Journalism: It. . .Lives!
In the midst of a deep trough of bad news about the news business–the L.A. Times newsroom prepping for about 150 going-away parties, 60 folks heading for the emergency exits at the Baltimore Sun, 140 [40 percent of the news staff!?!] left stranded on Palm Beach–I received a link in my e-mail box that made me feel something like hope.
The Online News Association has relaunched something it calls Interactive Narratives. It’s essentially an gallery of good multimedia journalism, posted wiki-style by members of the Online News Association [conflict of interest note: I attended one of their parties once, but only coughed up membership dues a few weeks ago].
Even though it’s just launched, it’s already full of interesting stuff that demonstrates that at least some journalists have quit whining and are learning to tell stories with something other than 26 letters.
But this effort doesn’t suffer from the precious self-love of a juried competititon. These aren’t proclaimed the best of anything (though some have won various awards). Many are just pretty good examples that show what multimedia journalists are producing these days.
Take, for instance, Strange Genius: Tesla + New York, by the public radio station WNYC. It arranges on a Google map a collection of photos and sound clips that describe the electricity pioneer’s adventures around Manhattan. This is not prize-worthy stuff, but that’s the point. It’s workmanlike multimedia journalism, the digital eqiuvalent of the not-bad 45-inch feature story.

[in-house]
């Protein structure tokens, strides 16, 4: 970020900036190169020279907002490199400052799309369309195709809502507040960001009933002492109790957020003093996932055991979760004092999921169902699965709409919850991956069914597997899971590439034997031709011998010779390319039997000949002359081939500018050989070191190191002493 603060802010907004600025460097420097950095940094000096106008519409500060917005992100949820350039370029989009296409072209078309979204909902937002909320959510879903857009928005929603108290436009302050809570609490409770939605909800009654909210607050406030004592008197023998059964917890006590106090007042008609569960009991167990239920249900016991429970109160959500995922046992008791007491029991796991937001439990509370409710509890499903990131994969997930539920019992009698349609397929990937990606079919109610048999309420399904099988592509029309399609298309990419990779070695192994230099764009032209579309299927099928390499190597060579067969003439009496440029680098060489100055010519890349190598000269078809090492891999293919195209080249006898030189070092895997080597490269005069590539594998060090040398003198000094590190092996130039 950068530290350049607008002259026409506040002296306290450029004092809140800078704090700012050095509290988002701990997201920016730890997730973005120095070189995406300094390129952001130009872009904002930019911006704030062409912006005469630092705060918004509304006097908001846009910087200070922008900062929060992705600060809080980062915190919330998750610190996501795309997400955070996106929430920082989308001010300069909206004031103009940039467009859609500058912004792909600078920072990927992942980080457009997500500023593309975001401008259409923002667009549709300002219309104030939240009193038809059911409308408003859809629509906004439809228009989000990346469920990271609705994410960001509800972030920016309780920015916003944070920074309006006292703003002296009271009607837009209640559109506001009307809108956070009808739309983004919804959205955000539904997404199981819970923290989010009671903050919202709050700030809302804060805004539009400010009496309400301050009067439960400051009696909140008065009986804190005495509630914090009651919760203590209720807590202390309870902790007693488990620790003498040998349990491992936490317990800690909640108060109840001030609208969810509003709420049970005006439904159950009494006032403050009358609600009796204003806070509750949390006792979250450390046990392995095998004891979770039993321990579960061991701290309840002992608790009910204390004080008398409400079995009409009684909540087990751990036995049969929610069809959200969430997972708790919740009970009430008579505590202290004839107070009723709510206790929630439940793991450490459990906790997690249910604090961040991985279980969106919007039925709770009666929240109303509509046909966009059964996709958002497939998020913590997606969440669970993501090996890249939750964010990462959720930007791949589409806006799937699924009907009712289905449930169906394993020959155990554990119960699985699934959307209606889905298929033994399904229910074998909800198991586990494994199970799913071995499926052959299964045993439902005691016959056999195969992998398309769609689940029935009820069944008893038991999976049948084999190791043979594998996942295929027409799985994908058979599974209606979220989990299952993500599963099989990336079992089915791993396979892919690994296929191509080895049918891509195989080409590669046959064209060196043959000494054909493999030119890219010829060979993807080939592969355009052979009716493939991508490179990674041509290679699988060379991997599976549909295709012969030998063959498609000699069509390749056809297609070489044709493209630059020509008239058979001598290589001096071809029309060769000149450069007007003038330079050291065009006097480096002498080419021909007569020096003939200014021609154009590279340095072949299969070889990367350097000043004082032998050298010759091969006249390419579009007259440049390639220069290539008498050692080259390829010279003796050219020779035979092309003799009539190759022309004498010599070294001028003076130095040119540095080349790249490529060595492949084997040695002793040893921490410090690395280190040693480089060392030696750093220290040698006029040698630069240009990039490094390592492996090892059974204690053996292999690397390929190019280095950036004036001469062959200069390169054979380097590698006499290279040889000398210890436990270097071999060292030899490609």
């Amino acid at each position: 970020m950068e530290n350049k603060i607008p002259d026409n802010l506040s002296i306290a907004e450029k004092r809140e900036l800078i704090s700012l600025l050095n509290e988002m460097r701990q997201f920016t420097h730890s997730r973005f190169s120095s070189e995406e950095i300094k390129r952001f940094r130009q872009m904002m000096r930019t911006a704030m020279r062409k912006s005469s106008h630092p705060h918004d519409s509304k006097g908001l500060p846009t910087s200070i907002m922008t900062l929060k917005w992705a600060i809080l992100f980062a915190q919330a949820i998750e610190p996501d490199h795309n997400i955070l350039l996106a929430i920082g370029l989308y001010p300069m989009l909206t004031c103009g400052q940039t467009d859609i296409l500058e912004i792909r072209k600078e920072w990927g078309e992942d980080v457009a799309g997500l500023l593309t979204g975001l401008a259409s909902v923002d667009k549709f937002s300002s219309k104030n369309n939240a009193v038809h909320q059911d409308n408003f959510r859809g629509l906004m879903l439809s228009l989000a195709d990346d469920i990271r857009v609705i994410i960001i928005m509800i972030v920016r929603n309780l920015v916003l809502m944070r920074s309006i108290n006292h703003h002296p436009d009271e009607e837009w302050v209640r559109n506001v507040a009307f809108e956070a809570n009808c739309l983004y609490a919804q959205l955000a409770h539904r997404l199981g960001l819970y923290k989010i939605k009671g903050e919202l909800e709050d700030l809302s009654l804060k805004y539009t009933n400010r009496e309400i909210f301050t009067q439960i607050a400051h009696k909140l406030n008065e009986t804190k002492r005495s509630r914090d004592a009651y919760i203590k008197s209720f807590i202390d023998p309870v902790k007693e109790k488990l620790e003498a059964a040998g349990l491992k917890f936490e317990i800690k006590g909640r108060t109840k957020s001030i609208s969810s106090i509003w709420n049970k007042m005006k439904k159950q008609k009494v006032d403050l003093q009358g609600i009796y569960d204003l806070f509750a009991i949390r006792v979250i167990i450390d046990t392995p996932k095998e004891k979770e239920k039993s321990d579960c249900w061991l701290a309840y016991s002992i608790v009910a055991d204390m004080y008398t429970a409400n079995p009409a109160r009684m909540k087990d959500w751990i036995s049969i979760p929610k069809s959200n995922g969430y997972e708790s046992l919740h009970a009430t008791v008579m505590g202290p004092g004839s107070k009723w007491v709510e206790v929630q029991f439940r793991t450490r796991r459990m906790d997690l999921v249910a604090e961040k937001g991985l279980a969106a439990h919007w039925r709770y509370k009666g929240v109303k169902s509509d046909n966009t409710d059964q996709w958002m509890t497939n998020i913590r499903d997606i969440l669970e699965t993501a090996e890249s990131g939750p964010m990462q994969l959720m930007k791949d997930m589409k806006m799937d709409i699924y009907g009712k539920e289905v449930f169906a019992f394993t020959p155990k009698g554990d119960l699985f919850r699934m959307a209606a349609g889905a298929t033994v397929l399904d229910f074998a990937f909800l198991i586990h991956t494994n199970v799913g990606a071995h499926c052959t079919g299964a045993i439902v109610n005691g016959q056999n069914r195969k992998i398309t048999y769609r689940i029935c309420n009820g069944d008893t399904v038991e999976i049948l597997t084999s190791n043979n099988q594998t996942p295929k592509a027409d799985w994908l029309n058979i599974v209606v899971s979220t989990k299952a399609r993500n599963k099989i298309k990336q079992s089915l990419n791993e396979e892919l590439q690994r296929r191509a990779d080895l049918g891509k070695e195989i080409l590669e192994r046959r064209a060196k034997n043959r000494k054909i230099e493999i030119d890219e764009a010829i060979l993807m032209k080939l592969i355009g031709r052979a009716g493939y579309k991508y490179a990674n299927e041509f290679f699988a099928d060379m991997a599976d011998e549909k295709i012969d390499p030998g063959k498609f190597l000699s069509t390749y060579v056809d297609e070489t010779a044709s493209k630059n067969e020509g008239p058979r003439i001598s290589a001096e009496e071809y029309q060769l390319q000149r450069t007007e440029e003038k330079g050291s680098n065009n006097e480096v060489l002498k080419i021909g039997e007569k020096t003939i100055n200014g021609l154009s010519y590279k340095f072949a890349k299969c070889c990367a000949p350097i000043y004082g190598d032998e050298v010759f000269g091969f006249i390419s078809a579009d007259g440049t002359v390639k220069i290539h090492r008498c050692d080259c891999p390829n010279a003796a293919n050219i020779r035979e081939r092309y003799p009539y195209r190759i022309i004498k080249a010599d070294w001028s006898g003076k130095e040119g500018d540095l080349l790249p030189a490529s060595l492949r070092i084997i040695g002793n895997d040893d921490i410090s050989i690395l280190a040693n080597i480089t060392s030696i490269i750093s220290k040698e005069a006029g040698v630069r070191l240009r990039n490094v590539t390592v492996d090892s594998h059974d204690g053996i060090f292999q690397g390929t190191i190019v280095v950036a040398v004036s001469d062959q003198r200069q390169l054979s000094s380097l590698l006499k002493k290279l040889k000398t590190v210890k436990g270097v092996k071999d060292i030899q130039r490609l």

On the other hand, some stuff is so outre it’s hard to describe with mere words.
Take The Whale Hunt, for instance. It appears to be a week-in-the-life gallery over over 3,000 photos documenting a whale hunt. But it presents one of the most dynamic and intellectually demanding navigations I’ve seen. The photography is world-class. The design is remarkable. But the framework is so high-concept that you nearly get a nosebleed just trying to find a picture of a stinkin’ whale.
Perfect work? Once again, no. But a striking example of what happens when interesting minds interact with something other than words and paper.
Is the Andina [of Peru] multimedia package a winner? Hard for me to tell, since it’s in Spanish. But just clicking around, I’m guessing it’s a more culturally sophisticated and richly nuanced tribute to the potato than you’ll find in your daily paper.
Anyway, as the bad news mounts about pulp-and-petroleum journalism, it’s bracing to see the creative approaches to story-telling that are taking shape elsewhere.
Meantime, with so many journalists newly on the job market, it’s worth noting that the Online News Association is hiring.